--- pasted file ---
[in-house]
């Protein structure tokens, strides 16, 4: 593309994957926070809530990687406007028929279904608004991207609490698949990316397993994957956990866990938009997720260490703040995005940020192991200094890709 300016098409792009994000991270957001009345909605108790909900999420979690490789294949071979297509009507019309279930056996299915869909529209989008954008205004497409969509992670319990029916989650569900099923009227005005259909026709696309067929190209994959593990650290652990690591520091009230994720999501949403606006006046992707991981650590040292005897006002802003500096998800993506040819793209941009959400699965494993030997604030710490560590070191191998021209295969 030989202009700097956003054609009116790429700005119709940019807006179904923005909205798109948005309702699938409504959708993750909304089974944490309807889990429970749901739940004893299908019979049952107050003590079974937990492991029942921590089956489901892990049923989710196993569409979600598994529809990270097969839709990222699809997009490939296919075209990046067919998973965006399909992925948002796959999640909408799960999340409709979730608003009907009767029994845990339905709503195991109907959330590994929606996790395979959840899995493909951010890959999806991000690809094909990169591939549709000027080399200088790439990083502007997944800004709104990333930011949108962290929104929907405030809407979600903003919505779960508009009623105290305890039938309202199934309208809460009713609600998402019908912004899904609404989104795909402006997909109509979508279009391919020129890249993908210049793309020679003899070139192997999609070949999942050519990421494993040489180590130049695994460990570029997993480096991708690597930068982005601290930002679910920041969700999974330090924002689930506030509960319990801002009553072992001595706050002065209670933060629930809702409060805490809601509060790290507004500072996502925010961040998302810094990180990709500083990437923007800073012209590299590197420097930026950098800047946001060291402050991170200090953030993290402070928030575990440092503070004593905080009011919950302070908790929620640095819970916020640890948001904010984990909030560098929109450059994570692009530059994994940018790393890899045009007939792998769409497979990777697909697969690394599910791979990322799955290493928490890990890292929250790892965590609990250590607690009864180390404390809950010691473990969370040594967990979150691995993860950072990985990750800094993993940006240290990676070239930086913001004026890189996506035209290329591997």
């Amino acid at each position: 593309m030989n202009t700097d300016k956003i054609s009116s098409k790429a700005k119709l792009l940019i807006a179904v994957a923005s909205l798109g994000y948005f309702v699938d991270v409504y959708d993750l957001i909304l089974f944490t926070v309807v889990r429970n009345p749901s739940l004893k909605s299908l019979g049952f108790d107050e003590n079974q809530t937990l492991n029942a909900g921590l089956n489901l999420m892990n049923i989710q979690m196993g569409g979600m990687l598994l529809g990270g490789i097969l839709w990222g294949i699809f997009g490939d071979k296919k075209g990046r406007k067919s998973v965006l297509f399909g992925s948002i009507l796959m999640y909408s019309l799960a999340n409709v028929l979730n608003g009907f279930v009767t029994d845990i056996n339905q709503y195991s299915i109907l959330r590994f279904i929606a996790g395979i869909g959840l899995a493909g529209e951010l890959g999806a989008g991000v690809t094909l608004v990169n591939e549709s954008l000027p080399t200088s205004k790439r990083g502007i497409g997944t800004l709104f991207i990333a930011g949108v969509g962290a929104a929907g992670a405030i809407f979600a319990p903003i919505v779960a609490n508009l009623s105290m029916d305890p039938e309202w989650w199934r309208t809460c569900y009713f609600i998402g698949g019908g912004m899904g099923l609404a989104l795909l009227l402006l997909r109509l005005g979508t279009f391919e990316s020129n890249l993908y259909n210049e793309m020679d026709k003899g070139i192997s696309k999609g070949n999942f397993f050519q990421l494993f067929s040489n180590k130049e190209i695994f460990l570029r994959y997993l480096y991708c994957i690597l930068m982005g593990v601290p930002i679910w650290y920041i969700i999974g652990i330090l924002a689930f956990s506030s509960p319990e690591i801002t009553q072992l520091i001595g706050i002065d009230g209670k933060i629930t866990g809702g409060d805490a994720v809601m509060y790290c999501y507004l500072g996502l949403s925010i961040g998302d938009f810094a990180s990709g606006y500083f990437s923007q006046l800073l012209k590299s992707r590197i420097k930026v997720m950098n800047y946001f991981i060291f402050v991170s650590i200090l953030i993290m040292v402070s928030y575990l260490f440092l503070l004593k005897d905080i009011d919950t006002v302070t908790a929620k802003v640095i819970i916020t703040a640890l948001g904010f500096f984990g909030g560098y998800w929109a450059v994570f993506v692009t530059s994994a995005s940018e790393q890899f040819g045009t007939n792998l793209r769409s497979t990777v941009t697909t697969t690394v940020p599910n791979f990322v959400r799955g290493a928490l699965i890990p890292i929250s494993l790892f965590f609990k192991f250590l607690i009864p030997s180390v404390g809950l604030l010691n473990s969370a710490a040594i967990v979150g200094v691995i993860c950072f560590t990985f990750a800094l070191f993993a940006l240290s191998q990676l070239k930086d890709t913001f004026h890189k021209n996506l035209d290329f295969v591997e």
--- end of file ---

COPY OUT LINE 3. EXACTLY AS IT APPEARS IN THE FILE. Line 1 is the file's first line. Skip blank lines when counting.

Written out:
């Amino acid at each position: 593309m030989n202009t700097d300016k956003i054609s009116s098409k790429a700005k119709l792009l940019i807006a179904v994957a923005s909205l798109g994000y948005f309702v699938d991270v409504y959708d993750l957001i909304l089974f944490t926070v309807v889990r429970n009345p749901s739940l004893k909605s299908l019979g049952f108790d107050e003590n079974q809530t937990l492991n029942a909900g921590l089956n489901l999420m892990n049923i989710q979690m196993g569409g979600m990687l598994l529809g990270g490789i097969l839709w990222g294949i699809f997009g490939d071979k296919k075209g990046r406007k067919s998973v965006l297509f399909g992925s948002i009507l796959m999640y909408s019309l799960a999340n409709v028929l979730n608003g009907f279930v009767t029994d845990i056996n339905q709503y195991s299915i109907l959330r590994f279904i929606a996790g395979i869909g959840l899995a493909g529209e951010l890959g999806a989008g991000v690809t094909l608004v990169n591939e549709s954008l000027p080399t200088s205004k790439r990083g502007i497409g997944t800004l709104f991207i990333a930011g949108v969509g962290a929104a929907g992670a405030i809407f979600a319990p903003i919505v779960a609490n508009l009623s105290m029916d305890p039938e309202w989650w199934r309208t809460c569900y009713f609600i998402g698949g019908g912004m899904g099923l609404a989104l795909l009227l402006l997909r109509l005005g979508t279009f391919e990316s020129n890249l993908y259909n210049e793309m020679d026709k003899g070139i192997s696309k999609g070949n999942f397993f050519q990421l494993f067929s040489n180590k130049e190209i695994f460990l570029r994959y997993l480096y991708c994957i690597l930068m982005g593990v601290p930002i679910w650290y920041i969700i999974g652990i330090l924002a689930f956990s506030s509960p319990e690591i801002t009553q072992l520091i001595g706050i002065d009230g209670k933060i629930t866990g809702g409060d805490a994720v809601m509060y790290c999501y507004l500072g996502l949403s925010i961040g998302d938009f810094a990180s990709g606006y500083f990437s923007q006046l800073l012209k590299s992707r590197i420097k930026v997720m950098n800047y946001f991981i060291f402050v991170s650590i200090l953030i993290m040292v402070s928030y575990l260490f440092l503070l004593k005897d905080i009011d919950t006002v302070t908790a929620k802003v640095i819970i916020t703040a640890l948001g904010f500096f984990g909030g560098y998800w929109a450059v994570f993506v692009t530059s994994a995005s940018e790393q890899f040819g045009t007939n792998l793209r769409s497979t990777v941009t697909t697969t690394v940020p599910n791979f990322v959400r799955g290493a928490l699965i890990p890292i929250s494993l790892f965590f609990k192991f250590l607690i009864p030997s180390v404390g809950l604030l010691n473990s969370a710490a040594i967990v979150g200094v691995i993860c950072f560590t990985f990750a800094l070191f993993a940006l240290s191998q990676l070239k930086d890709t913001f004026h890189k021209n996506l035209d290329f295969v591997e």